Exclusive Interview with Patwant Singh

1 1 1 1 1 1 1 1 1 1 Rating 4.94 (18 Votes)


This past week Jovan had the chance to catch up with local music producer Patwant Singh, who has worked with various artists throughtout the years and is ready to release his new track with another local vocalist M Dhadwal.

As a music producer, what challenges do you face in the making the music?

The challenges that I faced were mainly time and geography. Time because here in Canada, everyone has different commitments and priorities with different schedules; it’s not always an easy task getting the whole team in the studio at the same time to get a project going. Sometimes I’d have my work ready, but I would have to accommodate differing time periods for the vocalist, musicians, etc. to submit their parts for the project. This pushes back the project completion.

Working with other artists in Canada can prove difficult at times because the country is geographically very large. It’s not like in the UK or Punjab when an artist can drive an hour to a studio etc. to get their vocals recorded. An example is: I’m located in Edmonton - to work with an artist in Toronto, the artist or myself have to fly 4 hours, or drive for a few days. It’s not feasible all the time with schedule constraints.

But now I use the Internet to share and receive recordings of different musicians from studios that I partner with around the world - Edmonton doesn’t have a huge community of specialty musicians (flute players, sarangi players, etc.). With the advancement of the Internet, it's easier to share files needed for projects without needing to be in the same location. Thank you Internet! However, the vibe and quality control I have of working with anyone in-person and in my own studio is on a whole other level. That’s where the magic happens.

You have worked with artists such as Manj from the formerly known RDB in the past, what was that experience like and what did you learn from it?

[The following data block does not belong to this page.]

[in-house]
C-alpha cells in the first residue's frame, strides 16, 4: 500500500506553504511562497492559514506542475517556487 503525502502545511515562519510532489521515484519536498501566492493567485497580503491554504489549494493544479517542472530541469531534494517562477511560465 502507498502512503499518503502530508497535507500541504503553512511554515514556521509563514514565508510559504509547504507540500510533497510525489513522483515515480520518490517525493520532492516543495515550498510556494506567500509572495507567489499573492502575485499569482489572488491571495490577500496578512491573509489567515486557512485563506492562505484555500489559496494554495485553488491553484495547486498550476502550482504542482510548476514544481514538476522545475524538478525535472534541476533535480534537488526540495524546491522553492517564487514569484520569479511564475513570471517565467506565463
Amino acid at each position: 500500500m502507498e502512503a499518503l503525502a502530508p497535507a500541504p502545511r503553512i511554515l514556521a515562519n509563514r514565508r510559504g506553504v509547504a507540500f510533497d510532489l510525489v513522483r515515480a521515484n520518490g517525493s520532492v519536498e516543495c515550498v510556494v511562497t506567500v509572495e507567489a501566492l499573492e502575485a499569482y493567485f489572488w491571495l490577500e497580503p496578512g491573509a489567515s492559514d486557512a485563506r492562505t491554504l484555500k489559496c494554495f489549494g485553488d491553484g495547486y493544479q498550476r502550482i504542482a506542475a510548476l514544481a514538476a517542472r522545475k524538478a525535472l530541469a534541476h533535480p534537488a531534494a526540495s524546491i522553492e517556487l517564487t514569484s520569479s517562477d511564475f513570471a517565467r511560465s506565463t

Manj is an exceptional artist and an amazing person! I learned so much from him when I was a DJ in the early 2000’s. I got the opportunity to do gigs here and there around Canada where Manj was also present. Through those experiences, Manj gave me a lot of words of wisdom and advice that helped shape me as an artist today.

The most memorable experience was when he asked me to come in to the (then) RDB studio in Toronto. He laid out some songs for me to play Tabla with - yes, I’m a musician first, a producer second!

The tracks I recorded tabla for eventually ended up on Manak-E’s album ‘Darr.’ The only other artists featured on the RDB songs from that album were Mitch Hyare. It was an honor to be involved in that.

Since then, I’ve connected with Manj here and there - Canada is a huge country and we live on opposite sides of it. I can say he, and his wife - the artist Nindy Kaur, have been great people, great ambassadors for the Punjabi music scene, and always keep it real no matter what.

Who would you compare yourself to in the Punjabi music industry?

Honestly, nobody!

I have amazing mentors in the industry that have helped me craft my professionalism and style, as well as amazing artists that have inspired me through their music. Having said that, I’m not trying to be like any artist, or copy any artist. I just make music that I’m feeling and means something to me.

I have a background as a musician before becoming a DJ, and then eventually a producer. I’ve been musically trained in Tabla (Patiala Gharana) by a former Giani of a local Gurdwara. Then, when learning about melodies and raags etc., my Ustaad who trained me was a classical Ghazal, Qwaali, and Sufi vocalist.

Having said all that, my influences are from very ‘pure’ styles of musical training, as well as traditional Punjabi folk music and UK Bhangra (bands) - you may hear elements with those styles in them when listening to my music, but any similarities are coincidental I make whatever I’m feeling at the moment. Art inspires more art.

Who are your inspirations in music and who would you dream of working with in the studio?

My inspirations will sound typical, but that shows you the power of those artists: Gurdas Maan, Surinder Shinda, Kuldip Manak, ALL the UK Bhangra bands from the 80’s and 90’s (too many to name), Panjabi MC, Rishi Rich, B21, RDB, Bally Sagoo, Tigerstyle, Zeus, Binder Bajwa, Malkit Singh, Sukshinder Shinda, and Jazzy B. And there are many others outside of the Punjabi music scene, like Ryan Leslie, Dr. Dre and Public Enemy. I simply love music in general.

I have some mentors in the music industry. I don’t know if they even know how much of an influence and help they’ve been to me or not; I have gotten to work with them also, in a variety of different ways. So big shout-out to Binder Bajwa, Neil and Kal (formerly of Sound Ministry) - now known as Code Red and Kal M, Amen Panesar (DJ Reminisce), Manak-E, and Manj of ManjMusik!